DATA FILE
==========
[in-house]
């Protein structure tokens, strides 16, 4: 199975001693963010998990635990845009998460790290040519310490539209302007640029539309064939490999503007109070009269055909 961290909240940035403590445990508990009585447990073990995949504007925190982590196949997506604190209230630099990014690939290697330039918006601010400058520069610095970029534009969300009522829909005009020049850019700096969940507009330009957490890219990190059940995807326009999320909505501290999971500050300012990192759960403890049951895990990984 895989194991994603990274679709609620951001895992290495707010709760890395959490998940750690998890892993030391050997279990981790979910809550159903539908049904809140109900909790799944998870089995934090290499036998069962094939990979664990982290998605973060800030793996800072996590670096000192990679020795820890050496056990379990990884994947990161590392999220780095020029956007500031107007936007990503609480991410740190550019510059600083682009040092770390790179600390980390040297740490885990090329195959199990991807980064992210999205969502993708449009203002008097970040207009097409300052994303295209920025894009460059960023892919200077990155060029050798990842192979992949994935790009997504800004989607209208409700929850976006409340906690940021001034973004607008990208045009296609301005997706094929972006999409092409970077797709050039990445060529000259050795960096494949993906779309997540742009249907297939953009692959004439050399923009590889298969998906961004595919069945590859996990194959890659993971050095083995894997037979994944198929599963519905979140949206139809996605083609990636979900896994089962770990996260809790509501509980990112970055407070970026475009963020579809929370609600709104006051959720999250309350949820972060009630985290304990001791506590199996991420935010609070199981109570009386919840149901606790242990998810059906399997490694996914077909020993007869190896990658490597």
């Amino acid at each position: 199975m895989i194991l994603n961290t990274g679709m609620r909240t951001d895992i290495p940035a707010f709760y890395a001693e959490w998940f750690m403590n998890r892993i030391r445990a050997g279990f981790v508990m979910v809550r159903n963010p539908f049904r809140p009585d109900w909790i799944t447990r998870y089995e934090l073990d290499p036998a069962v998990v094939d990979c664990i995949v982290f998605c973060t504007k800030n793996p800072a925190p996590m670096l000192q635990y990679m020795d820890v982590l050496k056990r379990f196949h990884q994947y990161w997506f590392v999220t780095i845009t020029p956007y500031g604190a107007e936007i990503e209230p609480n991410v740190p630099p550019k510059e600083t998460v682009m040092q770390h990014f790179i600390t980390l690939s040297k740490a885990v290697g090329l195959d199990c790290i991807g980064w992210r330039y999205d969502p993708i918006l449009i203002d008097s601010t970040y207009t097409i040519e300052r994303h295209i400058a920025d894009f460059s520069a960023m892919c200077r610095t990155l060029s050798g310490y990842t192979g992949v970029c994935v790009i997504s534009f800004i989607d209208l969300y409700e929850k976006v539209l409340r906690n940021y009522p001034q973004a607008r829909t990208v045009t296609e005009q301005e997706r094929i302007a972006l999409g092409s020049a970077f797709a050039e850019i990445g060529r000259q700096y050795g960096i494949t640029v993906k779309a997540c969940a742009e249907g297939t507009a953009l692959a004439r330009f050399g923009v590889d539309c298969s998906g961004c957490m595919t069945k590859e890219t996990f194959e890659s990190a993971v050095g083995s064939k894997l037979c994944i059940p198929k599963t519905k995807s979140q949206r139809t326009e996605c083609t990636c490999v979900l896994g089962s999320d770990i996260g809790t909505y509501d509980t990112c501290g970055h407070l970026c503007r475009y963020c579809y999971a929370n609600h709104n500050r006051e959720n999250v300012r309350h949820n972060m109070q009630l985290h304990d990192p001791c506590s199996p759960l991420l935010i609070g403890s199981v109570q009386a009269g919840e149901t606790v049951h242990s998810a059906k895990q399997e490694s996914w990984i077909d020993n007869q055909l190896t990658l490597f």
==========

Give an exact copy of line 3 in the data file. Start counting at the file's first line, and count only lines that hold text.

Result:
């Amino acid at each position: 199975m895989i194991l994603n961290t990274g679709m609620r909240t951001d895992i290495p940035a707010f709760y890395a001693e959490w998940f750690m403590n998890r892993i030391r445990a050997g279990f981790v508990m979910v809550r159903n963010p539908f049904r809140p009585d109900w909790i799944t447990r998870y089995e934090l073990d290499p036998a069962v998990v094939d990979c664990i995949v982290f998605c973060t504007k800030n793996p800072a925190p996590m670096l000192q635990y990679m020795d820890v982590l050496k056990r379990f196949h990884q994947y990161w997506f590392v999220t780095i845009t020029p956007y500031g604190a107007e936007i990503e209230p609480n991410v740190p630099p550019k510059e600083t998460v682009m040092q770390h990014f790179i600390t980390l690939s040297k740490a885990v290697g090329l195959d199990c790290i991807g980064w992210r330039y999205d969502p993708i918006l449009i203002d008097s601010t970040y207009t097409i040519e300052r994303h295209i400058a920025d894009f460059s520069a960023m892919c200077r610095t990155l060029s050798g310490y990842t192979g992949v970029c994935v790009i997504s534009f800004i989607d209208l969300y409700e929850k976006v539209l409340r906690n940021y009522p001034q973004a607008r829909t990208v045009t296609e005009q301005e997706r094929i302007a972006l999409g092409s020049a970077f797709a050039e850019i990445g060529r000259q700096y050795g960096i494949t640029v993906k779309a997540c969940a742009e249907g297939t507009a953009l692959a004439r330009f050399g923009v590889d539309c298969s998906g961004c957490m595919t069945k590859e890219t996990f194959e890659s990190a993971v050095g083995s064939k894997l037979c994944i059940p198929k599963t519905k995807s979140q949206r139809t326009e996605c083609t990636c490999v979900l896994g089962s999320d770990i996260g809790t909505y509501d509980t990112c501290g970055h407070l970026c503007r475009y963020c579809y999971a929370n609600h709104n500050r006051e959720n999250v300012r309350h949820n972060m109070q009630l985290h304990d990192p001791c506590s199996p759960l991420l935010i609070g403890s199981v109570q009386a009269g919840e149901t606790v049951h242990s998810a059906k895990q399997e490694s996914w990984i077909d020993n007869q055909l190896t990658l490597f």